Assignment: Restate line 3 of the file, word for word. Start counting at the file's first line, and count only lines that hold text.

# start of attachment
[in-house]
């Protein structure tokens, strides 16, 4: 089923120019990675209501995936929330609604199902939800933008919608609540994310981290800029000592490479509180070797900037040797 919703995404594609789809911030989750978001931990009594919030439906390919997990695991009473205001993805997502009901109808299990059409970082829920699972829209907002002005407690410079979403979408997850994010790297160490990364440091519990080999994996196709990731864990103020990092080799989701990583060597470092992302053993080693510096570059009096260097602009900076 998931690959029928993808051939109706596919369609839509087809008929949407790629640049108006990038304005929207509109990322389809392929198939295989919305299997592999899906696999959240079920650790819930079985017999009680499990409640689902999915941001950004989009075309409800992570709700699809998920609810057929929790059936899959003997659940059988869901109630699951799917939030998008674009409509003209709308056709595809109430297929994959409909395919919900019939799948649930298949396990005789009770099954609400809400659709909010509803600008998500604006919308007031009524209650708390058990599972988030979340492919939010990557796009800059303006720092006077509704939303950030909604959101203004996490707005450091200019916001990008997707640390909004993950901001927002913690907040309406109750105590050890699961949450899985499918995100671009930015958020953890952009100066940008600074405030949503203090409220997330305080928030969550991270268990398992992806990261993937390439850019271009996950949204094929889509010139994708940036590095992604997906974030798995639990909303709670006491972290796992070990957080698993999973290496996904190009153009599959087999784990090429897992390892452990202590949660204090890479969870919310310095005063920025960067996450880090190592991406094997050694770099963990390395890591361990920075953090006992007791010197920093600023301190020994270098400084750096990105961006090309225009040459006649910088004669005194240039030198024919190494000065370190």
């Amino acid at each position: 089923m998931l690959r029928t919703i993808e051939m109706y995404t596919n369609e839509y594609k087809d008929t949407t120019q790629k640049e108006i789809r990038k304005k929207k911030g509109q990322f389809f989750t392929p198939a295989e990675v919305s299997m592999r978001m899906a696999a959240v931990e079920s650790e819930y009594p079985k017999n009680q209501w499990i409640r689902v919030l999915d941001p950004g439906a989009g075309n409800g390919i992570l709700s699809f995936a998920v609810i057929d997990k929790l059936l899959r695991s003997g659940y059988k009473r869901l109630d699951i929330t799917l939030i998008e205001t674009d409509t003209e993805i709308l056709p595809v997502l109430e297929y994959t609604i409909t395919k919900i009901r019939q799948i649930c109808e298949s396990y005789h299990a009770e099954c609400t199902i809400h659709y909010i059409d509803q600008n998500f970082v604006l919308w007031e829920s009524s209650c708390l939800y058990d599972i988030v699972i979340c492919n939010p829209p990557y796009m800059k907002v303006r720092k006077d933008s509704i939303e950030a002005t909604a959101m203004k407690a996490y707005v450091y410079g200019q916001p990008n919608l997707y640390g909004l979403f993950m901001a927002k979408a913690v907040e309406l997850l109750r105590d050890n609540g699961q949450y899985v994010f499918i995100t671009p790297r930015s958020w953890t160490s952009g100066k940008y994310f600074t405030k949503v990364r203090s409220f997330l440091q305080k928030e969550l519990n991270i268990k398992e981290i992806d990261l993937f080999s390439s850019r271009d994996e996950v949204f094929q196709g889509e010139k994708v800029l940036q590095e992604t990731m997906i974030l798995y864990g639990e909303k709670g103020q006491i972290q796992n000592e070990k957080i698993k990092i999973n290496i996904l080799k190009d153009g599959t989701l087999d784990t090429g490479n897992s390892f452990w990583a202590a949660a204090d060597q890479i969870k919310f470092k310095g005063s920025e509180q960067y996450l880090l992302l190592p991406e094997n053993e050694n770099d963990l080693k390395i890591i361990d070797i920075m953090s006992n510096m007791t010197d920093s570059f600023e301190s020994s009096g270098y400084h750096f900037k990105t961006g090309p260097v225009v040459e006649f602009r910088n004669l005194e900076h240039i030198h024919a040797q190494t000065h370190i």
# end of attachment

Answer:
């Amino acid at each position: 089923m998931l690959r029928t919703i993808e051939m109706y995404t596919n369609e839509y594609k087809d008929t949407t120019q790629k640049e108006i789809r990038k304005k929207k911030g509109q990322f389809f989750t392929p198939a295989e990675v919305s299997m592999r978001m899906a696999a959240v931990e079920s650790e819930y009594p079985k017999n009680q209501w499990i409640r689902v919030l999915d941001p950004g439906a989009g075309n409800g390919i992570l709700s699809f995936a998920v609810i057929d997990k929790l059936l899959r695991s003997g659940y059988k009473r869901l109630d699951i929330t799917l939030i998008e205001t674009d409509t003209e993805i709308l056709p595809v997502l109430e297929y994959t609604i409909t395919k919900i009901r019939q799948i649930c109808e298949s396990y005789h299990a009770e099954c609400t199902i809400h659709y909010i059409d509803q600008n998500f970082v604006l919308w007031e829920s009524s209650c708390l939800y058990d599972i988030v699972i979340c492919n939010p829209p990557y796009m800059k907002v303006r720092k006077d933008s509704i939303e950030a002005t909604a959101m203004k407690a996490y707005v450091y410079g200019q916001p990008n919608l997707y640390g909004l979403f993950m901001a927002k979408a913690v907040e309406l997850l109750r105590d050890n609540g699961q949450y899985v994010f499918i995100t671009p790297r930015s958020w953890t160490s952009g100066k940008y994310f600074t405030k949503v990364r203090s409220f997330l440091q305080k928030e969550l519990n991270i268990k398992e981290i992806d990261l993937f080999s390439s850019r271009d994996e996950v949204f094929q196709g889509e010139k994708v800029l940036q590095e992604t990731m997906i974030l798995y864990g639990e909303k709670g103020q006491i972290q796992n000592e070990k957080i698993k990092i999973n290496i996904l080799k190009d153009g599959t989701l087999d784990t090429g490479n897992s390892f452990w990583a202590a949660a204090d060597q890479i969870k919310f470092k310095g005063s920025e509180q960067y996450l880090l992302l190592p991406e094997n053993e050694n770099d963990l080693k390395i890591i361990d070797i920075m953090s006992n510096m007791t010197d920093s570059f600023e301190s020994s009096g270098y400084h750096f900037k990105t961006g090309p260097v225009v040459e006649f602009r910088n004669l005194e900076h240039i030198h024919a040797q190494t000065h370190i």